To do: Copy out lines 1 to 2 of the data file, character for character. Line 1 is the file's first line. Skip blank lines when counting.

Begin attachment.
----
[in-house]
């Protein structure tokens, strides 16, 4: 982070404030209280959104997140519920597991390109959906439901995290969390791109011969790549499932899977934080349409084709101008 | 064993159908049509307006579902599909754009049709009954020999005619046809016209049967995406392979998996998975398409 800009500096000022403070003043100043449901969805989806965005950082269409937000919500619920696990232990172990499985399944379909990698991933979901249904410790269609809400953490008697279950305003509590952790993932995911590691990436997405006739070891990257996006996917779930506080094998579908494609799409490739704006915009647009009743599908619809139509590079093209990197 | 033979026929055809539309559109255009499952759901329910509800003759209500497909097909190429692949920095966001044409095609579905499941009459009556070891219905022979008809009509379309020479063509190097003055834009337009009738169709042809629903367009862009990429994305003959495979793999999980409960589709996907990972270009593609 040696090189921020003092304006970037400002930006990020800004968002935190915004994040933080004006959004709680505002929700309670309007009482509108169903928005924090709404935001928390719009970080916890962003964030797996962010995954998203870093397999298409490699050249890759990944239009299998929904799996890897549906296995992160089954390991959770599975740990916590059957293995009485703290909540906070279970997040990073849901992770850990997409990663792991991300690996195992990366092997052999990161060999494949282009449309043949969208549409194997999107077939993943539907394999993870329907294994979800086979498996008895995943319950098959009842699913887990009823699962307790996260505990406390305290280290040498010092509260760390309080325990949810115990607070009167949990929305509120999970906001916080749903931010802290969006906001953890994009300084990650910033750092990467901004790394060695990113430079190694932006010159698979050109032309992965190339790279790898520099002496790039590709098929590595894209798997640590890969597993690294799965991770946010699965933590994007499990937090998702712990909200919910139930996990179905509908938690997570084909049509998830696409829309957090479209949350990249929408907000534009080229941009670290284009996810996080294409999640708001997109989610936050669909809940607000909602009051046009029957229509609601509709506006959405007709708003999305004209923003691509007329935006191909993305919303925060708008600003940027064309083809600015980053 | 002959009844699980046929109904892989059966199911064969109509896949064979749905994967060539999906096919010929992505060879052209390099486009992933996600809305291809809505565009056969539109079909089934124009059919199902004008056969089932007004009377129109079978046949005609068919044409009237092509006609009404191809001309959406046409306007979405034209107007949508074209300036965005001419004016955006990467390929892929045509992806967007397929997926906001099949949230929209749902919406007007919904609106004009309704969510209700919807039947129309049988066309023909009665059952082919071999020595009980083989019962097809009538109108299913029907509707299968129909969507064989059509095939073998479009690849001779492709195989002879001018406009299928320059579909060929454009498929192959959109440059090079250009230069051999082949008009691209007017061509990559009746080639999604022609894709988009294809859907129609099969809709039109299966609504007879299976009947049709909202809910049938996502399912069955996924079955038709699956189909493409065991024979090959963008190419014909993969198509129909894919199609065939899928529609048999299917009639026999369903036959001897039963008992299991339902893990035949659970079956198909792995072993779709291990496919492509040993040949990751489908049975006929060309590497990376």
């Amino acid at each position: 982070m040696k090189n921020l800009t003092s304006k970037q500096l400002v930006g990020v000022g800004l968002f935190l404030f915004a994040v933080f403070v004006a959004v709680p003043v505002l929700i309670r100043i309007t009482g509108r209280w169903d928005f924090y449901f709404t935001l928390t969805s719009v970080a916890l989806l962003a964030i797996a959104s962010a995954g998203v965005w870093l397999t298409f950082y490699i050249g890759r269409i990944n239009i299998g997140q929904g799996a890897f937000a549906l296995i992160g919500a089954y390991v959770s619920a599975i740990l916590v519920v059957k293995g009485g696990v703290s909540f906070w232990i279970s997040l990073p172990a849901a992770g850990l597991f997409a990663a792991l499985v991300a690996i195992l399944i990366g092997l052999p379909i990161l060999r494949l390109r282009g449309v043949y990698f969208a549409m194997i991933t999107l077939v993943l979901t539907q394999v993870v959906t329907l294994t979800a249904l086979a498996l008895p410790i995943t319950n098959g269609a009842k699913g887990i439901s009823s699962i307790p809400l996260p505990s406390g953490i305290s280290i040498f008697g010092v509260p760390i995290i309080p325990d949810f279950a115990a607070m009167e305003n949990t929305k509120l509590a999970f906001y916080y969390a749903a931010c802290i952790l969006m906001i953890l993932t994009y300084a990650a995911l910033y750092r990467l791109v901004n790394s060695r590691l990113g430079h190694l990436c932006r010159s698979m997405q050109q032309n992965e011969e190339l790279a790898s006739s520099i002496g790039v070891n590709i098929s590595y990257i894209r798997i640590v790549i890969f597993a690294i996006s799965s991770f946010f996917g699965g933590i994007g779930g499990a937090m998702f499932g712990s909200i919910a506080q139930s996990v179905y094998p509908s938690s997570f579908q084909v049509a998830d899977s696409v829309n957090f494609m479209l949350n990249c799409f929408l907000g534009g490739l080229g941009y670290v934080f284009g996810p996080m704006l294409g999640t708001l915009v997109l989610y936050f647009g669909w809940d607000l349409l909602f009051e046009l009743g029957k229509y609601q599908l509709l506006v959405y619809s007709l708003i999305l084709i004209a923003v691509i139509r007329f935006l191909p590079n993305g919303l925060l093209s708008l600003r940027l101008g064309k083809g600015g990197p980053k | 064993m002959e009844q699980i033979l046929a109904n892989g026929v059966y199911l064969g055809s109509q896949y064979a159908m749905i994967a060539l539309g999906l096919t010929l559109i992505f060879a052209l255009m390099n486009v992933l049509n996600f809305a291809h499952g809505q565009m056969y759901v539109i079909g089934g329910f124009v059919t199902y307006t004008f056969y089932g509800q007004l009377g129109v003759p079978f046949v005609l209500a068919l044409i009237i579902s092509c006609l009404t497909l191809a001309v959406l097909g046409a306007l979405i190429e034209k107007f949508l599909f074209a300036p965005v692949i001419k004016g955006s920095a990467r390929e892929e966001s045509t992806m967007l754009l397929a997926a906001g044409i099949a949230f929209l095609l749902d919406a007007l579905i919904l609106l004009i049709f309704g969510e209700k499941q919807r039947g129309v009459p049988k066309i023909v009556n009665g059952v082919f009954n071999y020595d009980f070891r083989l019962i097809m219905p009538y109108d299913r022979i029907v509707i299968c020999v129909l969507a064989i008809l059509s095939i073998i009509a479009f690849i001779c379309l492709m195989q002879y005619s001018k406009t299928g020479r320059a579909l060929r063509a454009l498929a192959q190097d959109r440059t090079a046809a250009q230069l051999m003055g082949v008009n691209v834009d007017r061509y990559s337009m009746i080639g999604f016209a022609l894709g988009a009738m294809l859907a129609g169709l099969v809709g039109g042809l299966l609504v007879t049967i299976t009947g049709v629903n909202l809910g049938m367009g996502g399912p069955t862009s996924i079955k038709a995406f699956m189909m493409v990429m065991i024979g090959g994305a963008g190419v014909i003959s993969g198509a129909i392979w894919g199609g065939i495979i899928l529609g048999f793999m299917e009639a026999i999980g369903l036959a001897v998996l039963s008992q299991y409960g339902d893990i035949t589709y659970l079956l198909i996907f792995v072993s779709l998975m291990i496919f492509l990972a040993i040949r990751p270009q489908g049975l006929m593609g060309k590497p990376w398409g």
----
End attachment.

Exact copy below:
[in-house]
């Protein structure tokens, strides 16, 4: 982070404030209280959104997140519920597991390109959906439901995290969390791109011969790549499932899977934080349409084709101008 | 064993159908049509307006579902599909754009049709009954020999005619046809016209049967995406392979998996998975398409 800009500096000022403070003043100043449901969805989806965005950082269409937000919500619920696990232990172990499985399944379909990698991933979901249904410790269609809400953490008697279950305003509590952790993932995911590691990436997405006739070891990257996006996917779930506080094998579908494609799409490739704006915009647009009743599908619809139509590079093209990197 | 033979026929055809539309559109255009499952759901329910509800003759209500497909097909190429692949920095966001044409095609579905499941009459009556070891219905022979008809009509379309020479063509190097003055834009337009009738169709042809629903367009862009990429994305003959495979793999999980409960589709996907990972270009593609 040696090189921020003092304006970037400002930006990020800004968002935190915004994040933080004006959004709680505002929700309670309007009482509108169903928005924090709404935001928390719009970080916890962003964030797996962010995954998203870093397999298409490699050249890759990944239009299998929904799996890897549906296995992160089954390991959770599975740990916590059957293995009485703290909540906070279970997040990073849901992770850990997409990663792991991300690996195992990366092997052999990161060999494949282009449309043949969208549409194997999107077939993943539907394999993870329907294994979800086979498996008895995943319950098959009842699913887990009823699962307790996260505990406390305290280290040498010092509260760390309080325990949810115990607070009167949990929305509120999970906001916080749903931010802290969006906001953890994009300084990650910033750092990467901004790394060695990113430079190694932006010159698979050109032309992965190339790279790898520099002496790039590709098929590595894209798997640590890969597993690294799965991770946010699965933590994007499990937090998702712990909200919910139930996990179905509908938690997570084909049509998830696409829309957090479209949350990249929408907000534009080229941009670290284009996810996080294409999640708001997109989610936050669909809940607000909602009051046009029957229509609601509709506006959405007709708003999305004209923003691509007329935006191909993305919303925060708008600003940027064309083809600015980053 | 002959009844699980046929109904892989059966199911064969109509896949064979749905994967060539999906096919010929992505060879052209390099486009992933996600809305291809809505565009056969539109079909089934124009059919199902004008056969089932007004009377129109079978046949005609068919044409009237092509006609009404191809001309959406046409306007979405034209107007949508074209300036965005001419004016955006990467390929892929045509992806967007397929997926906001099949949230929209749902919406007007919904609106004009309704969510209700919807039947129309049988066309023909009665059952082919071999020595009980083989019962097809009538109108299913029907509707299968129909969507064989059509095939073998479009690849001779492709195989002879001018406009299928320059579909060929454009498929192959959109440059090079250009230069051999082949008009691209007017061509990559009746080639999604022609894709988009294809859907129609099969809709039109299966609504007879299976009947049709909202809910049938996502399912069955996924079955038709699956189909493409065991024979090959963008190419014909993969198509129909894919199609065939899928529609048999299917009639026999369903036959001897039963008992299991339902893990035949659970079956198909792995072993779709291990496919492509040993040949990751489908049975006929060309590497990376």